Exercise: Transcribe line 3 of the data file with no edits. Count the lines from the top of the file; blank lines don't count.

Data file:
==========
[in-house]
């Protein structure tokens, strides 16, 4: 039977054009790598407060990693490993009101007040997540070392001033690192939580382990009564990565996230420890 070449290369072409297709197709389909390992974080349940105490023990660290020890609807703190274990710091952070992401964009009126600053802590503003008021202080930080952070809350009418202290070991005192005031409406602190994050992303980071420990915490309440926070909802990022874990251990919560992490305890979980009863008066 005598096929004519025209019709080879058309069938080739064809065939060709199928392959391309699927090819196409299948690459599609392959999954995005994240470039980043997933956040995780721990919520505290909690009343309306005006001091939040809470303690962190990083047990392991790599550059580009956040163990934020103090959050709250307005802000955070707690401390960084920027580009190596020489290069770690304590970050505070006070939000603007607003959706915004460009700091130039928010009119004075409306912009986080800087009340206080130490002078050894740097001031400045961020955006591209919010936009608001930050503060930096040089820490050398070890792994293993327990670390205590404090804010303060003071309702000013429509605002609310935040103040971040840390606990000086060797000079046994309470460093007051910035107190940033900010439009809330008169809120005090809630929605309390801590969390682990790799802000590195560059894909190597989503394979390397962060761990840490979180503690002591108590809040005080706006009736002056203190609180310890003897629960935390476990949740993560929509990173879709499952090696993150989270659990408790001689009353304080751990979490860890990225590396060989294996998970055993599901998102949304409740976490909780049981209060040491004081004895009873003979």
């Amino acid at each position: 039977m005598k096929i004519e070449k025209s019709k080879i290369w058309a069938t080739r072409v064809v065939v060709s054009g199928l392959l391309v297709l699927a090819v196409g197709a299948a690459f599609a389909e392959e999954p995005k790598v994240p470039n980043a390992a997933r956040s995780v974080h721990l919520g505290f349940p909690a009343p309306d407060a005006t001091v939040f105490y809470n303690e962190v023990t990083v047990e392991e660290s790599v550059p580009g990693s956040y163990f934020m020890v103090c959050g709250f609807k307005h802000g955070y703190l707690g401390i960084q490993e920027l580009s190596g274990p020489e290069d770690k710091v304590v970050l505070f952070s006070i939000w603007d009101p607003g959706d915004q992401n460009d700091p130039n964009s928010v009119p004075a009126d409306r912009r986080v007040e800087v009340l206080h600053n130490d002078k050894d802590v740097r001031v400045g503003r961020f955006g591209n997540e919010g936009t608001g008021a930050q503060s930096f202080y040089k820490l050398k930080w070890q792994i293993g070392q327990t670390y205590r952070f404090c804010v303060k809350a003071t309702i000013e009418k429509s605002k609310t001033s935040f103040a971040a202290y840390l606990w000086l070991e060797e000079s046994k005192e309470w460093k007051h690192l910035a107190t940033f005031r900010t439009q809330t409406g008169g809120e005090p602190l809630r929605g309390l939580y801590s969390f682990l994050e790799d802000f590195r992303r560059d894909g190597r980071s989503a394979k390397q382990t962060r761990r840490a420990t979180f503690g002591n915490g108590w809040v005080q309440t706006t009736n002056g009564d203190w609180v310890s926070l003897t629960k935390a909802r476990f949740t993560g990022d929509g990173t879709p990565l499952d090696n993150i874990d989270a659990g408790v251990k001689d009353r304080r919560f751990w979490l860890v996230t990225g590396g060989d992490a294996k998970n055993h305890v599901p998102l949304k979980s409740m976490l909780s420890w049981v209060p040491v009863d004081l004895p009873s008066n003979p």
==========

């Amino acid at each position: 039977m005598k096929i004519e070449k025209s019709k080879i290369w058309a069938t080739r072409v064809v065939v060709s054009g199928l392959l391309v297709l699927a090819v196409g197709a299948a690459f599609a389909e392959e999954p995005k790598v994240p470039n980043a390992a997933r956040s995780v974080h721990l919520g505290f349940p909690a009343p309306d407060a005006t001091v939040f105490y809470n303690e962190v023990t990083v047990e392991e660290s790599v550059p580009g990693s956040y163990f934020m020890v103090c959050g709250f609807k307005h802000g955070y703190l707690g401390i960084q490993e920027l580009s190596g274990p020489e290069d770690k710091v304590v970050l505070f952070s006070i939000w603007d009101p607003g959706d915004q992401n460009d700091p130039n964009s928010v009119p004075a009126d409306r912009r986080v007040e800087v009340l206080h600053n130490d002078k050894d802590v740097r001031v400045g503003r961020f955006g591209n997540e919010g936009t608001g008021a930050q503060s930096f202080y040089k820490l050398k930080w070890q792994i293993g070392q327990t670390y205590r952070f404090c804010v303060k809350a003071t309702i000013e009418k429509s605002k609310t001033s935040f103040a971040a202290y840390l606990w000086l070991e060797e000079s046994k005192e309470w460093k007051h690192l910035a107190t940033f005031r900010t439009q809330t409406g008169g809120e005090p602190l809630r929605g309390l939580y801590s969390f682990l994050e790799d802000f590195r992303r560059d894909g190597r980071s989503a394979k390397q382990t962060r761990r840490a420990t979180f503690g002591n915490g108590w809040v005080q309440t706006t009736n002056g009564d203190w609180v310890s926070l003897t629960k935390a909802r476990f949740t993560g990022d929509g990173t879709p990565l499952d090696n993150i874990d989270a659990g408790v251990k001689d009353r304080r919560f751990w979490l860890v996230t990225g590396g060989d992490a294996k998970n055993h305890v599901p998102l949304k979980s409740m976490l909780s420890w049981v209060p040491v009863d004081l004895p009873s008066n003979p």